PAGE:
DETROIT (Bloomberg) -- Consumers can’t immediately pursue a lawsuit against Takata Corp. and multiple carmakers claiming loss of vehicle value tied to airbag recalls while awaiting a decision that would combine more than 50 cases before one judge.
U.S. District Judge James Lawrence King on Monday stayed proceedings in a proposed class action filed in Miami federal court and denied a plaintiffs’ request for immediate disclosure of evidence. A panel of federal judges will decide after a Jan. 29 hearing whether the Florida case will be combined with the others and, if so, which judge would oversee the lawsuits.
Waiting for the panel to combine the cases is more “efficient” than handling motions in individual suits, King said at a hearing in Miami on Monday.
The lawsuits were spurred by a series of recalls, now up to more than 10 million vehicles in the U.S. equipped with Takata airbags. The National Highway Traffic Safety Administration has said Takata’s air-bag inflators may malfunction if exposed to consistently high humidity by deploying with too much force, shooting metal pieces into drivers and passengers.
Four deaths in the U.S. and one in Malaysia have been linked to air-bag shrapnel.
Takata is facing more than 55 proposed class actions in the U.S. by customers seeking payment for alleged losses in vehicle value connected to the recalls. Honda Motor Co. is named in almost all of them. Other defendants named in multiple suits include Ford Motor Co., Toyota Motor Corp., Chrysler, BMW and General Motors Co.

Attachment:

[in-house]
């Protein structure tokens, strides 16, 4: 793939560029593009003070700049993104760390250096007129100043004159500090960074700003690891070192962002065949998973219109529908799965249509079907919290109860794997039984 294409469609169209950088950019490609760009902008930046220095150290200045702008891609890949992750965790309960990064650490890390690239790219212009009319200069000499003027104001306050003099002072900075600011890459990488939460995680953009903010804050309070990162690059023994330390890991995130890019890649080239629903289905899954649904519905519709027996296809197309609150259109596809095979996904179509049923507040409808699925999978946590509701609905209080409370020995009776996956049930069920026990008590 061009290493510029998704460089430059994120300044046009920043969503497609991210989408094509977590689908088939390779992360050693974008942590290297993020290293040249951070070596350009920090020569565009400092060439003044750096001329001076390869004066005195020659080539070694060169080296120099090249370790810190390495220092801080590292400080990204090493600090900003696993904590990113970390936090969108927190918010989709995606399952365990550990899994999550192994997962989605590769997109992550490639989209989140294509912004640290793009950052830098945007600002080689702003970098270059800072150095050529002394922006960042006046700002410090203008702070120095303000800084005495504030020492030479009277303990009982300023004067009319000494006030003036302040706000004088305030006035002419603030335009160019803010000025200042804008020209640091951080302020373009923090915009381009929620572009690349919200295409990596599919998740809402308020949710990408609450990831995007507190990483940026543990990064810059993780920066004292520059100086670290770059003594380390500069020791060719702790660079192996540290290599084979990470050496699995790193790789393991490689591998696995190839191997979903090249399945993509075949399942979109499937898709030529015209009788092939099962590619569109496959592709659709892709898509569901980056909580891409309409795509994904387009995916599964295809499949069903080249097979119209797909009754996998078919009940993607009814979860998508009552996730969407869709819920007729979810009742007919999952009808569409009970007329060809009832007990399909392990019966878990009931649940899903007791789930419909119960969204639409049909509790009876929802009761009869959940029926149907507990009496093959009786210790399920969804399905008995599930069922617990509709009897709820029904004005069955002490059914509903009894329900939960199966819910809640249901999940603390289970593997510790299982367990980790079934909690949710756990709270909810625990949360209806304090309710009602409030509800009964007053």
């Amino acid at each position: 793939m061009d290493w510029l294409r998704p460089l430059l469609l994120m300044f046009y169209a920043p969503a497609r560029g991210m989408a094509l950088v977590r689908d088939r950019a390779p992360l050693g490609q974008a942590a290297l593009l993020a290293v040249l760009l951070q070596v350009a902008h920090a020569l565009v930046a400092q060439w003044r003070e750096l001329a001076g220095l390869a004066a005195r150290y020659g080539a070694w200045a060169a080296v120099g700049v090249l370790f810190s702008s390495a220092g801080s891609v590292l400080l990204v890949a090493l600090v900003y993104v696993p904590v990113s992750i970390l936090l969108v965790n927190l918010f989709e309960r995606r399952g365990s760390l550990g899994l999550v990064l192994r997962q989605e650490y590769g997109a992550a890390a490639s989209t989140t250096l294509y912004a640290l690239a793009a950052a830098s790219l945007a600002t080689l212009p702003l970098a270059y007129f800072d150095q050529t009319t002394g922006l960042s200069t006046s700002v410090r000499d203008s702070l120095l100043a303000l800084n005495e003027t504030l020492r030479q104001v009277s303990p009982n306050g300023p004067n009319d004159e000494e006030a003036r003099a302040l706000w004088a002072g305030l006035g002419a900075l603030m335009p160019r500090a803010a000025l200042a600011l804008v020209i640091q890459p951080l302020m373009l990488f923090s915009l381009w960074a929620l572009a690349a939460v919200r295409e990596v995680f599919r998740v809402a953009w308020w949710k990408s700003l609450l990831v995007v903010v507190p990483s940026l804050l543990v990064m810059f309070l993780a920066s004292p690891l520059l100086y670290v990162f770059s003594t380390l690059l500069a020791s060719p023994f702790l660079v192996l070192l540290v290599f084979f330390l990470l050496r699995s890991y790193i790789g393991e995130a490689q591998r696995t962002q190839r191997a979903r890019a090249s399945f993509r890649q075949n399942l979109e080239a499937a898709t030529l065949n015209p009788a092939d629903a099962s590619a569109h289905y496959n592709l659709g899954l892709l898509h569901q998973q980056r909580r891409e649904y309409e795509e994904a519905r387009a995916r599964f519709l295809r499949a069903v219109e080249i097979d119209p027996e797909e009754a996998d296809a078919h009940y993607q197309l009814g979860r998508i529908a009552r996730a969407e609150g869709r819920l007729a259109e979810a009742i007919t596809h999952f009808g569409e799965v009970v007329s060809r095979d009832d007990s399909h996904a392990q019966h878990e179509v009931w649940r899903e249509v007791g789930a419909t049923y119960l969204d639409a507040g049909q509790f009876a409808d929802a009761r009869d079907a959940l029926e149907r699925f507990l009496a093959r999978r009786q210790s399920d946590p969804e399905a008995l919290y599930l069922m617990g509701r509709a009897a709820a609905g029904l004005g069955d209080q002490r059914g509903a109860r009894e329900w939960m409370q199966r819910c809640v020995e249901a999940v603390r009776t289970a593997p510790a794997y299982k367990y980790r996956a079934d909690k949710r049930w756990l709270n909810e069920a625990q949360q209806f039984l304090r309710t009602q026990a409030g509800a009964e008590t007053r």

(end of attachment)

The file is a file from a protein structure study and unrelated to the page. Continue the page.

Plaintiffs’ lawyers and the defendants are seeking to have all the suits combined in one federal court. The plaintiffs have suggested federal courts in cities including Miami, Detroit, New Orleans, Houston and Los Angeles as possible sites for the multidistrict litigation.
Honda and the other automakers said in a Nov. 26 filing that Pittsburgh would be the “most logical venue” because two principle Takata subsidiaries and all the U.S. defendants have headquarters or operations nearby. Coordination of the cases before one judge is “plainly warranted,” lawyers for the carmakers said.
At least nine cases have been filed this year in U.S. courts claiming deaths or personal injuries caused by exploding Takata airbags. Two of these claims involved deaths, one over a California man who died in 2013, the other of a Florida woman who died in October.
Some of these death and injury suits may be combined for evidence-gathering before the federal court selected to oversee economic loss claims, attorney Peter Prieto said in an interview before Monday's hearing.